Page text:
Major Grocers’ Retail Media Networks Lead Smaller Brands to Rely on Instacart

As the largest grocers launch in-house retail media networks, offering brands comprehensive insights into how their marketing efforts are performing, smaller chains are being put in a position where, if they want to keep up, they may need to scale up their reliance on third parties such as Instacart.

On Tuesday (June 20), Northeast Grocery, owner of supermarket chains Price Chopper/Market 32 and Tops Friendly Markets, which collectively span 279 locations, announced that it is expanding its partnership with Instacart, including launching a retail media network powered by Instacart’s Carrot Ads technology.

“Our cutting-edge retail media network, powered by Carrot Ads, helps us connect brands directly with customers at the point of purchase,” Diane Colgan, SVP, marketing at Northeast Grocery, said in a statement. “This partnership is another example of the efficiencies that our organization brings to the businesses of Price Chopper/Market 32 and Tops.”

Indeed, Northeast Grocery is not the only small chain noting the need to get into retail media in order to remain competitive — even if it means relying further on Instacart — as industry giants expand their own advertising offerings. Last month, for instance, Sprouts Farmer’s Market, which has more than 380 stores across 23 states, announced the launch of its own retail media network via Instacart’s Carrot Ads.

These partnerships come as category leaders tout their in-house offerings. Grocery giant Kroger has its Kroger Precision Marketing (KPM) ad solutions. Walmart has Walmart Connect. Albertsons has its Albertsons Media Collective. Last fall, Ahold Delhaize’s U.S. arm shared that it was bringing its retail media network in-house.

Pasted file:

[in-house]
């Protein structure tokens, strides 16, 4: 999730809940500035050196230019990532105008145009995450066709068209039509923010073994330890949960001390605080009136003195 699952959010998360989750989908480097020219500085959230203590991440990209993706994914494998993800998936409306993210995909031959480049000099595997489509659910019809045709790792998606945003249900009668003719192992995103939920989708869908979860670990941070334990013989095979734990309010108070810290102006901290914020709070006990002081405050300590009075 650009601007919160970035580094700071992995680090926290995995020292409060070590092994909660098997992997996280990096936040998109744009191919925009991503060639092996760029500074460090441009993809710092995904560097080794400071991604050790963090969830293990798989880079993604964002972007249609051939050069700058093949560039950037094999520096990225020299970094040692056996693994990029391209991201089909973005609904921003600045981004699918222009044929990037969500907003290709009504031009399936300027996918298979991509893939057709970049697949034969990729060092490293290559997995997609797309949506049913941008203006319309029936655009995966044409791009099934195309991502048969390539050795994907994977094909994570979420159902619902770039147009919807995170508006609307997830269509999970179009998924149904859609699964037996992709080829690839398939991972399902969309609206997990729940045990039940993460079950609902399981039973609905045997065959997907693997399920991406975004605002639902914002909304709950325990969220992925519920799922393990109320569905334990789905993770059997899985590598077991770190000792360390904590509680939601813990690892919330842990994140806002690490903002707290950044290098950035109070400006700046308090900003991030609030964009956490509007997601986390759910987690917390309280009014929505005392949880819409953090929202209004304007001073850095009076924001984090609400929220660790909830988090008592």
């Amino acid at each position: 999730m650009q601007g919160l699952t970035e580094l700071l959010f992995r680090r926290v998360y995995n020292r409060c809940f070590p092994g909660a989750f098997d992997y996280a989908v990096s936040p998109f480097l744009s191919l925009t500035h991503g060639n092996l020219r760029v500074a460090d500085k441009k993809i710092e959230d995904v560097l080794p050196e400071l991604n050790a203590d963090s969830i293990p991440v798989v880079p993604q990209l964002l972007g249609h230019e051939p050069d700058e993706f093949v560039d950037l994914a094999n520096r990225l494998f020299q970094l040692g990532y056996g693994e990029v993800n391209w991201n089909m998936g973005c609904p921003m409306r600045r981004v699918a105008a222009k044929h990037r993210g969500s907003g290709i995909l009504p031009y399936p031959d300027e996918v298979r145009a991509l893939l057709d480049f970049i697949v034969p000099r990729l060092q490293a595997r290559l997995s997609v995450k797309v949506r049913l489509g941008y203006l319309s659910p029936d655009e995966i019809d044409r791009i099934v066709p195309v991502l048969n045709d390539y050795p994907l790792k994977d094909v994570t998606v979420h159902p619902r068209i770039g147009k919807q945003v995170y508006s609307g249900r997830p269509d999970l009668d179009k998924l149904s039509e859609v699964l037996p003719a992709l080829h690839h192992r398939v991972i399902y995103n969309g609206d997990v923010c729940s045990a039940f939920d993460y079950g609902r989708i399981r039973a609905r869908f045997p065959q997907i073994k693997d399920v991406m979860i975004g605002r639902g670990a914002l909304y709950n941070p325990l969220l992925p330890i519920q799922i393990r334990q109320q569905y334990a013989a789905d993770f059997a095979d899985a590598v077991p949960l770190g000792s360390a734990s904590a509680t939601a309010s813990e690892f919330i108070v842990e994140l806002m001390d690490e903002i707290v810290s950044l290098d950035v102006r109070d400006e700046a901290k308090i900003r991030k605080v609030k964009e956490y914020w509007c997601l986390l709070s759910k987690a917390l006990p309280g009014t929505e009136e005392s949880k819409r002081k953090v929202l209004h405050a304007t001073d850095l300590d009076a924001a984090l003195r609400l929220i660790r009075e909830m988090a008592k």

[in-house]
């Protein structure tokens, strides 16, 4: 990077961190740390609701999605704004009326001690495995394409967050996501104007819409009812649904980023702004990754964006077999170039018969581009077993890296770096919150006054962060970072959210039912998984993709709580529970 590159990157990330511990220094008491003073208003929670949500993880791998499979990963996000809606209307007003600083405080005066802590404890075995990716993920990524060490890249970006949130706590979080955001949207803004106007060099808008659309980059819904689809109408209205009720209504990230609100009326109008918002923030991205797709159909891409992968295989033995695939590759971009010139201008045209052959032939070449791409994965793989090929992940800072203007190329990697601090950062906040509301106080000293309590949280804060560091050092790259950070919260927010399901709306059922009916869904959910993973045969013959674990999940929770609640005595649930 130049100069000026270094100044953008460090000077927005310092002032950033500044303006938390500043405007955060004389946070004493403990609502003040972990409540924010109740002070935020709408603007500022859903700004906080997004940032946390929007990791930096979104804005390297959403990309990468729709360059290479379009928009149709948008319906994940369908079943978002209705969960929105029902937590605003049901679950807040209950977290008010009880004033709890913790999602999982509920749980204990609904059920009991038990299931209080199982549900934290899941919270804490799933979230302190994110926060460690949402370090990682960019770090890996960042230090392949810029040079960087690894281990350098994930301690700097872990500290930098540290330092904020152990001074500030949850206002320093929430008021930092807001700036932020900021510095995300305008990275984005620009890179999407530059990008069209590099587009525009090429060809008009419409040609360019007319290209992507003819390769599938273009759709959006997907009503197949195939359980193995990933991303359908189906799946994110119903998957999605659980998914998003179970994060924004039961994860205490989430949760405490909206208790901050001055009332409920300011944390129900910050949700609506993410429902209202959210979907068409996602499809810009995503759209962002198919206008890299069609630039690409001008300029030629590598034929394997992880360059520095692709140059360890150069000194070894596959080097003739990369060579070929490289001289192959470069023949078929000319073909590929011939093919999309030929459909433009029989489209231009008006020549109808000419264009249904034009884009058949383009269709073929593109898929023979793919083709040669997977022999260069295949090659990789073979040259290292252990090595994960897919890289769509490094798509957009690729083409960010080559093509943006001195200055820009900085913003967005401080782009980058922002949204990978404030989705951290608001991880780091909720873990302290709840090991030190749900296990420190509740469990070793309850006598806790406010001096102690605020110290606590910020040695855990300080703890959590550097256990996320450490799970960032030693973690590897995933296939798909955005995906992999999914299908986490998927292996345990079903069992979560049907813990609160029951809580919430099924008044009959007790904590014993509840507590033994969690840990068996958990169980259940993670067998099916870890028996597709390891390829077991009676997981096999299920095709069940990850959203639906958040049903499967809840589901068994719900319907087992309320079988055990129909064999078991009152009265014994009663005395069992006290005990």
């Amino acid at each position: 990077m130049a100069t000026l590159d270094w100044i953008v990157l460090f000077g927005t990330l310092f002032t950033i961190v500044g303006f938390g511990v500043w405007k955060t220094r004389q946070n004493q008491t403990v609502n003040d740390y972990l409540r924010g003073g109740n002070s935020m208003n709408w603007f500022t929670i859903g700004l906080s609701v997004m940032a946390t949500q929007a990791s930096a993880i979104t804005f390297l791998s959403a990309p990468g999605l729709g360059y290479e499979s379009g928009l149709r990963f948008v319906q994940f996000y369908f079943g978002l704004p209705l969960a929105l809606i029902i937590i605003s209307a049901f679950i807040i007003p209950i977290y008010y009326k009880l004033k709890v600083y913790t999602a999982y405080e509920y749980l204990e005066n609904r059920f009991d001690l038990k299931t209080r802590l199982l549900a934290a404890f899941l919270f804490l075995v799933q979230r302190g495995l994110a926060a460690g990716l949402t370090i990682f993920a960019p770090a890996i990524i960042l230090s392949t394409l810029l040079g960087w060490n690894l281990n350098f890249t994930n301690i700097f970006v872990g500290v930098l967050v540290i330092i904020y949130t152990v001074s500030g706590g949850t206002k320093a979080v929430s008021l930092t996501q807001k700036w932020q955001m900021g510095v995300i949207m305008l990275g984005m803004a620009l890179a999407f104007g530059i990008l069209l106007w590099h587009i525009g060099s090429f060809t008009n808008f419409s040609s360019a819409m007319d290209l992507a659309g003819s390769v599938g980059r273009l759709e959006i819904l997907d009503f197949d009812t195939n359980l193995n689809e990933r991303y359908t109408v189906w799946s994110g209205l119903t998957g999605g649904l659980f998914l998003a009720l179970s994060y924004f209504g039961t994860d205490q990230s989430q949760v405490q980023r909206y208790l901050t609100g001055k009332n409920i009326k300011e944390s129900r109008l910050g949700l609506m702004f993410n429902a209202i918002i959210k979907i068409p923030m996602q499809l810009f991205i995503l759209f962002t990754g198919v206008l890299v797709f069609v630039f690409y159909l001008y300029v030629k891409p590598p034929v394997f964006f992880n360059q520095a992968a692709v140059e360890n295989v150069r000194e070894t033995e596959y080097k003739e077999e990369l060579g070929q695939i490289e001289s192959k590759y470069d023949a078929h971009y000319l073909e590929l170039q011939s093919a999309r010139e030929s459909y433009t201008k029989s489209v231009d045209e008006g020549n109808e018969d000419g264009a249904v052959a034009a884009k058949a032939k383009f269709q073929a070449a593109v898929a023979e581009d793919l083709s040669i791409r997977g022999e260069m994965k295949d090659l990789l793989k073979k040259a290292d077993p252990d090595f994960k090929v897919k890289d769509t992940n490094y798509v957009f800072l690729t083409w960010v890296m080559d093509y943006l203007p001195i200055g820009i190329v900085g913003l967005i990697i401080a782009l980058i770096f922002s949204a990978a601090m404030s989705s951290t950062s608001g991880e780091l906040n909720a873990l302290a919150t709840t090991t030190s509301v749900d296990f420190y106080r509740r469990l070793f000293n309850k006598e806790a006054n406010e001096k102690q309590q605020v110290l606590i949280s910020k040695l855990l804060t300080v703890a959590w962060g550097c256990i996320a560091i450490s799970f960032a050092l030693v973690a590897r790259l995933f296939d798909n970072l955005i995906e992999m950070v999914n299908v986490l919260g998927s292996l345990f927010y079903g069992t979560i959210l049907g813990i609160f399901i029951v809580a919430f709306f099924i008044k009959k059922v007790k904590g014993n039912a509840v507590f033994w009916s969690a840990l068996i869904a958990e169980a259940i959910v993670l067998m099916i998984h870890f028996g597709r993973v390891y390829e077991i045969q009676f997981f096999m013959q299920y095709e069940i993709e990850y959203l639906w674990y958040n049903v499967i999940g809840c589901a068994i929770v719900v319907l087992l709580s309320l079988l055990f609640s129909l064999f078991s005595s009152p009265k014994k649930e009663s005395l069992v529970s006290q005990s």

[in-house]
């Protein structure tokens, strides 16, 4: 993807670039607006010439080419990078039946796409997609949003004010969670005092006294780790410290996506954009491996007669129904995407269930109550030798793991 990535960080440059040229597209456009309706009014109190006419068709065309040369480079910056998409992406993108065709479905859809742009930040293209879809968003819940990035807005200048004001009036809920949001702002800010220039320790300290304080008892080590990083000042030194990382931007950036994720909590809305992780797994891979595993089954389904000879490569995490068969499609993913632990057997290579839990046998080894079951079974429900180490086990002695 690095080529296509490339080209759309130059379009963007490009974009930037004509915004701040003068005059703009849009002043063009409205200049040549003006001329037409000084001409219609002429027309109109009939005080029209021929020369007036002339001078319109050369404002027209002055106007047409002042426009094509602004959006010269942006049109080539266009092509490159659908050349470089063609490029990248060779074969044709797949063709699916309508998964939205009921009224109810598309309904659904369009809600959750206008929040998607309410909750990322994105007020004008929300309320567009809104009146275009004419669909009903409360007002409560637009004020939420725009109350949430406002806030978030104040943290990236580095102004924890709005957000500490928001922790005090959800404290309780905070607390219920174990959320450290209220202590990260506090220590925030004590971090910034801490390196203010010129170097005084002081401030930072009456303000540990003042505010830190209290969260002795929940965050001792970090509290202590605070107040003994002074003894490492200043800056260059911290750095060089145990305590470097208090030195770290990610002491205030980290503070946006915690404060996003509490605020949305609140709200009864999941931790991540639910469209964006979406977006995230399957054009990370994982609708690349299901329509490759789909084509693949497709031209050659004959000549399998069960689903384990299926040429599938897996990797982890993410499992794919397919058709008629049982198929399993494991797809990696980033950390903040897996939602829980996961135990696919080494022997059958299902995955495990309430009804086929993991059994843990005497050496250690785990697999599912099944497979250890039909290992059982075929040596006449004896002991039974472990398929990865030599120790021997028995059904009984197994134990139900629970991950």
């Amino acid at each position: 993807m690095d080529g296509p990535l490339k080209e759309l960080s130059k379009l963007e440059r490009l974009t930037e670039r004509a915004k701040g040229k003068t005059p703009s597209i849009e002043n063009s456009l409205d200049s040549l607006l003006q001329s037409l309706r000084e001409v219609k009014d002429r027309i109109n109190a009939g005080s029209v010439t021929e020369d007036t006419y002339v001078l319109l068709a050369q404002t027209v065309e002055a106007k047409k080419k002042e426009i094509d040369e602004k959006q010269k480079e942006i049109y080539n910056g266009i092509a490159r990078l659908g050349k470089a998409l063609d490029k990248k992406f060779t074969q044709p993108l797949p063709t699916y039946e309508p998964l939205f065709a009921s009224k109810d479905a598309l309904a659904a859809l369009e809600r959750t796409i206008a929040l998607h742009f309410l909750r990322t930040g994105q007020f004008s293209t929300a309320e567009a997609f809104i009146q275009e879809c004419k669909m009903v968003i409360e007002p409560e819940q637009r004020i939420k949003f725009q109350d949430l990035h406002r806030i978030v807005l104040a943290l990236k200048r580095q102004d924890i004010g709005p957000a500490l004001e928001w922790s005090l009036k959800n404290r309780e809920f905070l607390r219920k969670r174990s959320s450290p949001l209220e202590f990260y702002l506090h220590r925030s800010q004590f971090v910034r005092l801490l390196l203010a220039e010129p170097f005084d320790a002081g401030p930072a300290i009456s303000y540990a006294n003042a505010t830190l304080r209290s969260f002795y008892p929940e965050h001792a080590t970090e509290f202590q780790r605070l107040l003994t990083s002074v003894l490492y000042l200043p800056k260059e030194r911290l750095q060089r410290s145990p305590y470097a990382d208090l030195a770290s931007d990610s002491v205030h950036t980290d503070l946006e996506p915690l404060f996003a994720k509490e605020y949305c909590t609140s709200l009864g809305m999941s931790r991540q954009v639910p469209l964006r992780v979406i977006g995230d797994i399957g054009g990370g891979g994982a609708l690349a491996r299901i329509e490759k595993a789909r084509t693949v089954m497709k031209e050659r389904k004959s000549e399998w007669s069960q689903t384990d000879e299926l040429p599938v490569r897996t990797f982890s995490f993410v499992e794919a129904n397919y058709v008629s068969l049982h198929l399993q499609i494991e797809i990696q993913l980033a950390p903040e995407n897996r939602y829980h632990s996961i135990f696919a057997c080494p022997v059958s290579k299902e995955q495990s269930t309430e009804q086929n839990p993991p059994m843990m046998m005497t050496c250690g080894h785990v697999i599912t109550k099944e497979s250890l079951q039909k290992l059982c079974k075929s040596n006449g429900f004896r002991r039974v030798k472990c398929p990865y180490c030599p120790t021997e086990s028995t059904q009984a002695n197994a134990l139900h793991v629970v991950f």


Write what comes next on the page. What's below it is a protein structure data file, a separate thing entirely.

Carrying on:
“We’re probably one of the last large [grocers] to actually make this decision,” Peapod Digital Labs Vice President, Head of eCommerce Merchandising / AD Retail Media Bobby Watts said in an interview with PYMNTS at the time. “So, it just felt like it was the right time for us to also make that move.”

Across the industry, grocers are racing to gain greater insight into consumers’ purchasing behavior. Research from PYMNTS’ study “Big Retail’s Innovation Mandate: Convenience And Personalization,” created in collaboration with ACI Worldwide, finds that 50% grocers are investing in innovating on the ability to track customer purchase history across all channels. Plus, 37% reported that they are innovating on their data analytics capabilities.

Plus, it is not only other grocers that smaller chains must compete with. Last year, eCommerce behemoth Amazon announced the launch of its new Store Analytics service, presenting brands with data about “how their products are discovered, considered and purchased” at an estimated 50 Amazon Fresh and Amazon Go locations in the United States that use its contactless Just Walk Out and Dash Cart technology.

As artificial intelligence (AI) capabilities grow, the race for brands’ ad spending will only become more competitive.

“Within our 84.51 customer research team, we are already piloting several large language models to summarize customer database sets,” Kroger Chairman and CEO Rodney McMullen told analysts on the grocer’s earnings call on June 15. By applying AI to customer surveys and customer service logs, our team can analyze and categorize them in minutes versus days before.”